AT&T announced a new Alexa skill this week that lets users program up to 10 contacts into their Alexa-enabled devices and send them messages via voice command. Here’s how it works: first, say: “Alexa, ask AT&T to text (name),” then when Alexa asks for the message, users tell her what they want to say and Alexa does the rest.
“Amazon Echo is ahead of the curve in terms of voice recognition technology and functionality,” Jeff Bradley, AT&T’s senior vice president for device and network services marketing, said in a statement.
As part of the deal, AT&T is selling the Alexa-enabled Echo and Echo Dot through its website, giving Amazon more visibility for its voice-activated devices.
AT&T’s release doesn’t make it clear if Alexa can read back incoming text messages. Eventually, Amazon wants Alexa to be able to have coherent conversations with people.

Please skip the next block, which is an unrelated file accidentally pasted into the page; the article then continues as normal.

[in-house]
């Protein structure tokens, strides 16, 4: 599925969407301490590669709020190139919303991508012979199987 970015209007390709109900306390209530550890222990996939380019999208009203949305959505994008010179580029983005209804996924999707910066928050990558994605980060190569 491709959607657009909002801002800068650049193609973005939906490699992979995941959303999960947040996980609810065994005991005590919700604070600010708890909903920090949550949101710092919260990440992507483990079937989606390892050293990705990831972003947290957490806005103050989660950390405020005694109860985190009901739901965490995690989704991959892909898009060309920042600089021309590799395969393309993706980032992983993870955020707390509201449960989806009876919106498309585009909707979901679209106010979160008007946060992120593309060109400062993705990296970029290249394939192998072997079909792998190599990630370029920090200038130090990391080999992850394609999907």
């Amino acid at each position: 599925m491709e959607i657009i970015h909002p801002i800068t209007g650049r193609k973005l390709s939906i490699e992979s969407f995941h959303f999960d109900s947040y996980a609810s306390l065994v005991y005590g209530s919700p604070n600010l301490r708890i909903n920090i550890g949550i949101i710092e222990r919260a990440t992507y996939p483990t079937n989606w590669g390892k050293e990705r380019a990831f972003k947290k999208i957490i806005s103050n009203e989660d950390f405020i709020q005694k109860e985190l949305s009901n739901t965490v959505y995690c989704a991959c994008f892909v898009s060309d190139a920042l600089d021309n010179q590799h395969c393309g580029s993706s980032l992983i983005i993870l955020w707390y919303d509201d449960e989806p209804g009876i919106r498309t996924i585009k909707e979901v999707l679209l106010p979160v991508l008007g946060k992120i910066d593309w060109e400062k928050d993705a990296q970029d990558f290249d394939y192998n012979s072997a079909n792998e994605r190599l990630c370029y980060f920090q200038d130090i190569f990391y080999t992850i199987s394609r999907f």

Amazon has been called the “accidental” early winner in the voice-controlled home, leading Google, Apple and others with surprisingly strong sales of Echo and other Alexa-enabled devices. Developers have embraced Alexa, building more than 3,000 skills since Amazon opened it up last year. Developers who want to add to Alexa’s abilities can write code that works with Alexa in the cloud, letting the smart assistant do the heavy lifting of understanding and deciphering spoken commands.